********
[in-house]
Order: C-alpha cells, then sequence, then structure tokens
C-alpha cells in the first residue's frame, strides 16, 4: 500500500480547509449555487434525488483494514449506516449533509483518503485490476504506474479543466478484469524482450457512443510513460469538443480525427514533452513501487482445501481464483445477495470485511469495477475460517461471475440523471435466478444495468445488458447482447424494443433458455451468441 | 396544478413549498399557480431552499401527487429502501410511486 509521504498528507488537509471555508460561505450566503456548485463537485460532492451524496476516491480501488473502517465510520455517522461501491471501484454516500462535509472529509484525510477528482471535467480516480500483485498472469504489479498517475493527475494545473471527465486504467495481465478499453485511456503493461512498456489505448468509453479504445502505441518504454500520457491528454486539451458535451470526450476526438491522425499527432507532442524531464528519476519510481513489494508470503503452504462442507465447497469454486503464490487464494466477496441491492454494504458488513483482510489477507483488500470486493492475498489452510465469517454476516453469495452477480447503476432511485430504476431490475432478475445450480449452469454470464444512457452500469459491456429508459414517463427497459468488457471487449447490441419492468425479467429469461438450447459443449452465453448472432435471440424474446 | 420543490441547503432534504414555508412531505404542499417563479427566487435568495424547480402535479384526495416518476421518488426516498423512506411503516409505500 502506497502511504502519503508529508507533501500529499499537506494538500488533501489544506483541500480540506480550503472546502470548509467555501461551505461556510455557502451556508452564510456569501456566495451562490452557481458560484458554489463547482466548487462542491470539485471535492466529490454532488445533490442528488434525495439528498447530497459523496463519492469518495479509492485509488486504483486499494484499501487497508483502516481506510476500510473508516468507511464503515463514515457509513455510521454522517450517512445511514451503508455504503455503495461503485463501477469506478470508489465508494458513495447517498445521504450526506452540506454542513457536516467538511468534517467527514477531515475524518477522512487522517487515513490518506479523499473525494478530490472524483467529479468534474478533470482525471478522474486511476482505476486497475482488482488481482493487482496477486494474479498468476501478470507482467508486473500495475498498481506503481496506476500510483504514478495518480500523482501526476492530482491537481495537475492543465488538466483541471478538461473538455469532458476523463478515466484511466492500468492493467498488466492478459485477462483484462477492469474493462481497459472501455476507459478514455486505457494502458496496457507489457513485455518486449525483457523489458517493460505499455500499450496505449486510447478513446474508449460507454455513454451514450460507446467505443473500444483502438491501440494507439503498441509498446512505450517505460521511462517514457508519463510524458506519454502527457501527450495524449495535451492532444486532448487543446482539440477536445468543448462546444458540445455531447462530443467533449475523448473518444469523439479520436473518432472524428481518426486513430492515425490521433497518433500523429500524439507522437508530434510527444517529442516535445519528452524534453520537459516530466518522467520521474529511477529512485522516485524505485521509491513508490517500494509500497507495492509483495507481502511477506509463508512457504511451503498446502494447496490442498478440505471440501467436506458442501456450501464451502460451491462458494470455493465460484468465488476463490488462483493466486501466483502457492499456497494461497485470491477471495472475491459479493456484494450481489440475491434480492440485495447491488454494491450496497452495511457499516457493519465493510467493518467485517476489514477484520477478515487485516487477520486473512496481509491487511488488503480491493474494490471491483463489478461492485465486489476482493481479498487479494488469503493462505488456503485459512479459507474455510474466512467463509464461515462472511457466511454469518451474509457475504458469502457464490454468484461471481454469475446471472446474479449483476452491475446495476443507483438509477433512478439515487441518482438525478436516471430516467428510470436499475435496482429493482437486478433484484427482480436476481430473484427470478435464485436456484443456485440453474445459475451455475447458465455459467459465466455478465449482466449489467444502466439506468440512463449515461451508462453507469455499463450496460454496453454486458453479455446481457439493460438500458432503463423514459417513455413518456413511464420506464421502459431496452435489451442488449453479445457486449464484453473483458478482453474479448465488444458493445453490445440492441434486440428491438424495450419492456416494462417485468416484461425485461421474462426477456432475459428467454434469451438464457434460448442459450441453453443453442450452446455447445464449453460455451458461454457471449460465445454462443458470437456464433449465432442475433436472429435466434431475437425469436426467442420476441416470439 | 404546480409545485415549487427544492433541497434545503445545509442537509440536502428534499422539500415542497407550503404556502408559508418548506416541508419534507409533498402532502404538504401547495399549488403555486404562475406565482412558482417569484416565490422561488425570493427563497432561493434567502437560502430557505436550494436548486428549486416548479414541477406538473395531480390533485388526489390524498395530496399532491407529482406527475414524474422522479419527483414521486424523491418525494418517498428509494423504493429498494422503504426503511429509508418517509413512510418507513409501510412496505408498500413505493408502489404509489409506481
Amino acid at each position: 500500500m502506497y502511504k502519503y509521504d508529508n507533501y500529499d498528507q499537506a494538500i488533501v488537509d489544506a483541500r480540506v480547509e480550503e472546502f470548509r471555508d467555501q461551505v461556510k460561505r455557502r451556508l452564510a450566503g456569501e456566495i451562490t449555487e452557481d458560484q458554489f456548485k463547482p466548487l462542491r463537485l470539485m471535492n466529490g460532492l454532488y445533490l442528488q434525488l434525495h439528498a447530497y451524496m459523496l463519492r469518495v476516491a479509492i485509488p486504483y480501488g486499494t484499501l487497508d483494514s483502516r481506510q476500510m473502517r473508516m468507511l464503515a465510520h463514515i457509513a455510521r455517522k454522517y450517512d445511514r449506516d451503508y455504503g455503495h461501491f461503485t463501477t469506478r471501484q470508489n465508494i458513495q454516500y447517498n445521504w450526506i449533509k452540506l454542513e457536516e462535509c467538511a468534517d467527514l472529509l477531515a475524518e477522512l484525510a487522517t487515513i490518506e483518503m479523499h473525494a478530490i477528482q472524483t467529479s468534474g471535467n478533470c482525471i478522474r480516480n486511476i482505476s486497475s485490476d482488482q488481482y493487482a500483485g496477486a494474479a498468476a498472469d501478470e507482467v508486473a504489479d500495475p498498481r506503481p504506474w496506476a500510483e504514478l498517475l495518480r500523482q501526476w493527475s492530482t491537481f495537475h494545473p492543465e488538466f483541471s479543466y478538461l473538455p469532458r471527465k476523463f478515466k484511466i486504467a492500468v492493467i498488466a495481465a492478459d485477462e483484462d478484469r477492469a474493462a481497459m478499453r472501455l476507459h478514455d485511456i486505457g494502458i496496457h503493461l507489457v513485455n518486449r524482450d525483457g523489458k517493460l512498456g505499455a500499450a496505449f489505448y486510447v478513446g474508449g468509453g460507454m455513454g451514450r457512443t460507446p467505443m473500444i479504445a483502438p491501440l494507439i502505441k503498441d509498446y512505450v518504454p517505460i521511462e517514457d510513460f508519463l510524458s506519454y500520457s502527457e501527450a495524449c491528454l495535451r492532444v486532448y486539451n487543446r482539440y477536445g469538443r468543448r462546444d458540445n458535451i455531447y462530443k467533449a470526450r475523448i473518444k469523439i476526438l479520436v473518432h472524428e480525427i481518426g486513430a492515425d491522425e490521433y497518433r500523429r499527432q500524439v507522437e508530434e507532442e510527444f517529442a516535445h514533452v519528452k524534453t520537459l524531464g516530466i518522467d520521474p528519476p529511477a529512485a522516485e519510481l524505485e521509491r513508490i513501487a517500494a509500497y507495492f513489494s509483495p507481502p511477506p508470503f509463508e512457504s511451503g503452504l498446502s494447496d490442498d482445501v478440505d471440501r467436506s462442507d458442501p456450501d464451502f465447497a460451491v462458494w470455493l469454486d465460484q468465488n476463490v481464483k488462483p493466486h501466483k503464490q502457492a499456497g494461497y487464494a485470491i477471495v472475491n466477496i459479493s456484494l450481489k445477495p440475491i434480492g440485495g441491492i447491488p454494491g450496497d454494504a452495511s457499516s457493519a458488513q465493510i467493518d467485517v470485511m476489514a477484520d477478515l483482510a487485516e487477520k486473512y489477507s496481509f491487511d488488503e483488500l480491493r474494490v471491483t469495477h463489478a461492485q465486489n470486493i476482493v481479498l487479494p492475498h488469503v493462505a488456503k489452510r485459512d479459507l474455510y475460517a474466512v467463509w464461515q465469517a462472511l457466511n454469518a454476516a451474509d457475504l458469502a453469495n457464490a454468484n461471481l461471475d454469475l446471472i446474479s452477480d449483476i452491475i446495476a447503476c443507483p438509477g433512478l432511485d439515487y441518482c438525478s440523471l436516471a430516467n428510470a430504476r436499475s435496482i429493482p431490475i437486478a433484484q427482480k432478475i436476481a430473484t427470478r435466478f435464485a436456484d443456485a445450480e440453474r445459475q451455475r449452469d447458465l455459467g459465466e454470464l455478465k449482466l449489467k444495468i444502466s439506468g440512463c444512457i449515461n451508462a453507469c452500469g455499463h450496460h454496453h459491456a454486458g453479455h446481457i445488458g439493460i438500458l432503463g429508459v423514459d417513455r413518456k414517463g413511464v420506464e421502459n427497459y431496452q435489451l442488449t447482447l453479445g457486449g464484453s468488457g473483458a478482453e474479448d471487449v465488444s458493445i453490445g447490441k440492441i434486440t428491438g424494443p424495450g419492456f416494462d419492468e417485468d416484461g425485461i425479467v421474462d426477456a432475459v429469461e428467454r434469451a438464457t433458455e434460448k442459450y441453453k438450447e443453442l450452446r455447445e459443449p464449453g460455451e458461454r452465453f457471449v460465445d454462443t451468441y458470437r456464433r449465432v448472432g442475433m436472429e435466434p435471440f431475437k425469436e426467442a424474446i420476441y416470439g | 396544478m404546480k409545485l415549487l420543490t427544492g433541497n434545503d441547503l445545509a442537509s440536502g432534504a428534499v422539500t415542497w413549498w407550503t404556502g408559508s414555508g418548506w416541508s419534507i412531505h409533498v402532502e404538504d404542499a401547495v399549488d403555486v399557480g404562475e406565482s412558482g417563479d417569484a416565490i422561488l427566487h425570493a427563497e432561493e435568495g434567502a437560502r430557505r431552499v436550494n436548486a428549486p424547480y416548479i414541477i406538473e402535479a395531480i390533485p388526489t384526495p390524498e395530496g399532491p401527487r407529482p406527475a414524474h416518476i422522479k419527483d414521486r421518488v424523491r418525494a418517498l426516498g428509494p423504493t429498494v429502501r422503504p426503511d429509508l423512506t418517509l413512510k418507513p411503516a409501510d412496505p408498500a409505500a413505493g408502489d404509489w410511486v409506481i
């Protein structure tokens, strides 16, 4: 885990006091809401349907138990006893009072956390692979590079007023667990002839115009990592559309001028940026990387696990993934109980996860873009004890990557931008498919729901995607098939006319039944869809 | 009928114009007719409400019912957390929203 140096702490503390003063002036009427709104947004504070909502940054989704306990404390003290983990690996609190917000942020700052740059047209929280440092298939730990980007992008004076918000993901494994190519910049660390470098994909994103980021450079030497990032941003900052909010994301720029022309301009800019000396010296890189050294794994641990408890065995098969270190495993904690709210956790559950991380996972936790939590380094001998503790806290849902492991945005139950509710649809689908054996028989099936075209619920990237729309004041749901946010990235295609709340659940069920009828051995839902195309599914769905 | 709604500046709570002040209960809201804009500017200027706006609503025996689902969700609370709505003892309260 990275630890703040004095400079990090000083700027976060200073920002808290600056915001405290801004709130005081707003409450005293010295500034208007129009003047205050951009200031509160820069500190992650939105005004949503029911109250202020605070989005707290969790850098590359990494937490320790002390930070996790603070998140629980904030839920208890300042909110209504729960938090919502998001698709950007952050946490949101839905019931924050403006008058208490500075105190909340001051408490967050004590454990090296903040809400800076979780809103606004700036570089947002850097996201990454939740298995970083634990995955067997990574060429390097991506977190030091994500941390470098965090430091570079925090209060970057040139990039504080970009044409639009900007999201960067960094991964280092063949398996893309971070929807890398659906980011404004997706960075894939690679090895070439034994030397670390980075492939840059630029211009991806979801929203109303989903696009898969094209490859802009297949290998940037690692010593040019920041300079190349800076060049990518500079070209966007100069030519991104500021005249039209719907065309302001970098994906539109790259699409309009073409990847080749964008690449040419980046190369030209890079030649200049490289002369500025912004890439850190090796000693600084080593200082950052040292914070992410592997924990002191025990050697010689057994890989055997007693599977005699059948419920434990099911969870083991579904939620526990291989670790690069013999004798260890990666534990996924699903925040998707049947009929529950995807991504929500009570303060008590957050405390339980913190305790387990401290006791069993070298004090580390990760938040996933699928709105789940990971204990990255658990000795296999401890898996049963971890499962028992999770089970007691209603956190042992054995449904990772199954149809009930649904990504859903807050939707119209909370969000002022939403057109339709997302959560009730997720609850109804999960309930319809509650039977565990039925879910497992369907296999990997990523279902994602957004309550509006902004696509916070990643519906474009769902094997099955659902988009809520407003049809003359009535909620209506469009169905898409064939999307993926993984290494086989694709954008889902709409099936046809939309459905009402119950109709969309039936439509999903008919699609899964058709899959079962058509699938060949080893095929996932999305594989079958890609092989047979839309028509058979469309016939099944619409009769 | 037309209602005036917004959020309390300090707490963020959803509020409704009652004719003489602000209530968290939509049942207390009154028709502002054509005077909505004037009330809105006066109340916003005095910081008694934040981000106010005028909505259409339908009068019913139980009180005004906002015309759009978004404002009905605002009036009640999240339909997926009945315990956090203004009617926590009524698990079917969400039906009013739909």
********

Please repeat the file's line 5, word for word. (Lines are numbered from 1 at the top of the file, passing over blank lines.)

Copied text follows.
């Protein structure tokens, strides 16, 4: 885990006091809401349907138990006893009072956390692979590079007023667990002839115009990592559309001028940026990387696990993934109980996860873009004890990557931008498919729901995607098939006319039944869809 | 009928114009007719409400019912957390929203 140096702490503390003063002036009427709104947004504070909502940054989704306990404390003290983990690996609190917000942020700052740059047209929280440092298939730990980007992008004076918000993901494994190519910049660390470098994909994103980021450079030497990032941003900052909010994301720029022309301009800019000396010296890189050294794994641990408890065995098969270190495993904690709210956790559950991380996972936790939590380094001998503790806290849902492991945005139950509710649809689908054996028989099936075209619920990237729309004041749901946010990235295609709340659940069920009828051995839902195309599914769905 | 709604500046709570002040209960809201804009500017200027706006609503025996689902969700609370709505003892309260 990275630890703040004095400079990090000083700027976060200073920002808290600056915001405290801004709130005081707003409450005293010295500034208007129009003047205050951009200031509160820069500190992650939105005004949503029911109250202020605070989005707290969790850098590359990494937490320790002390930070996790603070998140629980904030839920208890300042909110209504729960938090919502998001698709950007952050946490949101839905019931924050403006008058208490500075105190909340001051408490967050004590454990090296903040809400800076979780809103606004700036570089947002850097996201990454939740298995970083634990995955067997990574060429390097991506977190030091994500941390470098965090430091570079925090209060970057040139990039504080970009044409639009900007999201960067960094991964280092063949398996893309971070929807890398659906980011404004997706960075894939690679090895070439034994030397670390980075492939840059630029211009991806979801929203109303989903696009898969094209490859802009297949290998940037690692010593040019920041300079190349800076060049990518500079070209966007100069030519991104500021005249039209719907065309302001970098994906539109790259699409309009073409990847080749964008690449040419980046190369030209890079030649200049490289002369500025912004890439850190090796000693600084080593200082950052040292914070992410592997924990002191025990050697010689057994890989055997007693599977005699059948419920434990099911969870083991579904939620526990291989670790690069013999004798260890990666534990996924699903925040998707049947009929529950995807991504929500009570303060008590957050405390339980913190305790387990401290006791069993070298004090580390990760938040996933699928709105789940990971204990990255658990000795296999401890898996049963971890499962028992999770089970007691209603956190042992054995449904990772199954149809009930649904990504859903807050939707119209909370969000002022939403057109339709997302959560009730997720609850109804999960309930319809509650039977565990039925879910497992369907296999990997990523279902994602957004309550509006902004696509916070990643519906474009769902094997099955659902988009809520407003049809003359009535909620209506469009169905898409064939999307993926993984290494086989694709954008889902709409099936046809939309459905009402119950109709969309039936439509999903008919699609899964058709899959079962058509699938060949080893095929996932999305594989079958890609092989047979839309028509058979469309016939099944619409009769 | 037309209602005036917004959020309390300090707490963020959803509020409704009652004719003489602000209530968290939509049942207390009154028709502002054509005077909505004037009330809105006066109340916003005095910081008694934040981000106010005028909505259409339908009068019913139980009180005004906002015309759009978004404002009905605002009036009640999240339909997926009945315990956090203004009617926590009524698990079917969400039906009013739909």